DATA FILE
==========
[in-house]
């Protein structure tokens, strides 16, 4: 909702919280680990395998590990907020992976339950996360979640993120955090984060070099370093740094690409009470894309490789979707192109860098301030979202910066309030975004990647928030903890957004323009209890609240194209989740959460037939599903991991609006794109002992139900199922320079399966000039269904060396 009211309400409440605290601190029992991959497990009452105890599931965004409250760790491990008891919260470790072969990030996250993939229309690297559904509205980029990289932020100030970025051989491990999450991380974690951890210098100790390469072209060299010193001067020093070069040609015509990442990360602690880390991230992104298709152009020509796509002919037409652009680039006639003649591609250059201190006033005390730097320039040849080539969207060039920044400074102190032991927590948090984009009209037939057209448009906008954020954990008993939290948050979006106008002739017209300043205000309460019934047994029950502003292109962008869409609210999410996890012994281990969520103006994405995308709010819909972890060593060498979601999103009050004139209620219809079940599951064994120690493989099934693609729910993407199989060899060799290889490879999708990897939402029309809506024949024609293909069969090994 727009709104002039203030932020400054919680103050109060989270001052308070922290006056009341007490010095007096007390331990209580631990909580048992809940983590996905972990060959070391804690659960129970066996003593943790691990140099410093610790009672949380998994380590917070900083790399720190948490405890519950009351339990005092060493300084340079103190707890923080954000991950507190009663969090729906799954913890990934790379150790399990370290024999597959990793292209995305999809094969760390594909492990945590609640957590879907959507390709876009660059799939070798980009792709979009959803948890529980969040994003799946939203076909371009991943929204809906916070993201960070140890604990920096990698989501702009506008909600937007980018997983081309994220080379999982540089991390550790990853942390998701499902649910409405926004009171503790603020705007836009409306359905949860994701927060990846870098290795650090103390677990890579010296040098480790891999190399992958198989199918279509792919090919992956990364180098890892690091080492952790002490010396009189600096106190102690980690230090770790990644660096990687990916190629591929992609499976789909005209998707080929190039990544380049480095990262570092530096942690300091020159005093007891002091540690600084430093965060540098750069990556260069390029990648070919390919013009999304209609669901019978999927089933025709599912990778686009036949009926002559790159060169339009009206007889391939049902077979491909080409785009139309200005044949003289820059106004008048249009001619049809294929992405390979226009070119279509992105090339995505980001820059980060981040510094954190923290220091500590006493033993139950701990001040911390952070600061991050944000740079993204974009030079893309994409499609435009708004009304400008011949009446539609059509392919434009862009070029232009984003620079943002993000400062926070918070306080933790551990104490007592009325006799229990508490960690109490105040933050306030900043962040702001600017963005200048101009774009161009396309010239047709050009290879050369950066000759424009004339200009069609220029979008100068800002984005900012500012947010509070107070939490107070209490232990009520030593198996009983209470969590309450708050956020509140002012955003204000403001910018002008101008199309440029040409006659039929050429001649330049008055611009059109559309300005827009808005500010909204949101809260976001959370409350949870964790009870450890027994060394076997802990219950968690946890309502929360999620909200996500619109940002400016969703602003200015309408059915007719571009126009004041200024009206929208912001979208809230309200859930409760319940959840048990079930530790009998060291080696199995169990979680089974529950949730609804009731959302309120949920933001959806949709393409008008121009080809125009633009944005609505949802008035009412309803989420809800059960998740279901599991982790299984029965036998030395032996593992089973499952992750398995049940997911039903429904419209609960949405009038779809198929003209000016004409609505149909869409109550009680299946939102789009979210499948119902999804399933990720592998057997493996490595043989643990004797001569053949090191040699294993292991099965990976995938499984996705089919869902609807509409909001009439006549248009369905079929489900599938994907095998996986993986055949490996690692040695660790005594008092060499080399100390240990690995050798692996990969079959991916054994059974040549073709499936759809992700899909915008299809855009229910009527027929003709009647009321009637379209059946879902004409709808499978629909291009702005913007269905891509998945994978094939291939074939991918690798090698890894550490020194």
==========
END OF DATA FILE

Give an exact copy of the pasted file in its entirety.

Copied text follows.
[in-house]
């Protein structure tokens, strides 16, 4: 909702919280680990395998590990907020992976339950996360979640993120955090984060070099370093740094690409009470894309490789979707192109860098301030979202910066309030975004990647928030903890957004323009209890609240194209989740959460037939599903991991609006794109002992139900199922320079399966000039269904060396 009211309400409440605290601190029992991959497990009452105890599931965004409250760790491990008891919260470790072969990030996250993939229309690297559904509205980029990289932020100030970025051989491990999450991380974690951890210098100790390469072209060299010193001067020093070069040609015509990442990360602690880390991230992104298709152009020509796509002919037409652009680039006639003649591609250059201190006033005390730097320039040849080539969207060039920044400074102190032991927590948090984009009209037939057209448009906008954020954990008993939290948050979006106008002739017209300043205000309460019934047994029950502003292109962008869409609210999410996890012994281990969520103006994405995308709010819909972890060593060498979601999103009050004139209620219809079940599951064994120690493989099934693609729910993407199989060899060799290889490879999708990897939402029309809506024949024609293909069969090994 727009709104002039203030932020400054919680103050109060989270001052308070922290006056009341007490010095007096007390331990209580631990909580048992809940983590996905972990060959070391804690659960129970066996003593943790691990140099410093610790009672949380998994380590917070900083790399720190948490405890519950009351339990005092060493300084340079103190707890923080954000991950507190009663969090729906799954913890990934790379150790399990370290024999597959990793292209995305999809094969760390594909492990945590609640957590879907959507390709876009660059799939070798980009792709979009959803948890529980969040994003799946939203076909371009991943929204809906916070993201960070140890604990920096990698989501702009506008909600937007980018997983081309994220080379999982540089991390550790990853942390998701499902649910409405926004009171503790603020705007836009409306359905949860994701927060990846870098290795650090103390677990890579010296040098480790891999190399992958198989199918279509792919090919992956990364180098890892690091080492952790002490010396009189600096106190102690980690230090770790990644660096990687990916190629591929992609499976789909005209998707080929190039990544380049480095990262570092530096942690300091020159005093007891002091540690600084430093965060540098750069990556260069390029990648070919390919013009999304209609669901019978999927089933025709599912990778686009036949009926002559790159060169339009009206007889391939049902077979491909080409785009139309200005044949003289820059106004008048249009001619049809294929992405390979226009070119279509992105090339995505980001820059980060981040510094954190923290220091500590006493033993139950701990001040911390952070600061991050944000740079993204974009030079893309994409499609435009708004009304400008011949009446539609059509392919434009862009070029232009984003620079943002993000400062926070918070306080933790551990104490007592009325006799229990508490960690109490105040933050306030900043962040702001600017963005200048101009774009161009396309010239047709050009290879050369950066000759424009004339200009069609220029979008100068800002984005900012500012947010509070107070939490107070209490232990009520030593198996009983209470969590309450708050956020509140002012955003204000403001910018002008101008199309440029040409006659039929050429001649330049008055611009059109559309300005827009808005500010909204949101809260976001959370409350949870964790009870450890027994060394076997802990219950968690946890309502929360999620909200996500619109940002400016969703602003200015309408059915007719571009126009004041200024009206929208912001979208809230309200859930409760319940959840048990079930530790009998060291080696199995169990979680089974529950949730609804009731959302309120949920933001959806949709393409008008121009080809125009633009944005609505949802008035009412309803989420809800059960998740279901599991982790299984029965036998030395032996593992089973499952992750398995049940997911039903429904419209609960949405009038779809198929003209000016004409609505149909869409109550009680299946939102789009979210499948119902999804399933990720592998057997493996490595043989643990004797001569053949090191040699294993292991099965990976995938499984996705089919869902609807509409909001009439006549248009369905079929489900599938994907095998996986993986055949490996690692040695660790005594008092060499080399100390240990690995050798692996990969079959991916054994059974040549073709499936759809992700899909915008299809855009229910009527027929003709009647009321009637379209059946879902004409709808499978629909291009702005913007269905891509998945994978094939291939074939991918690798090698890894550490020194």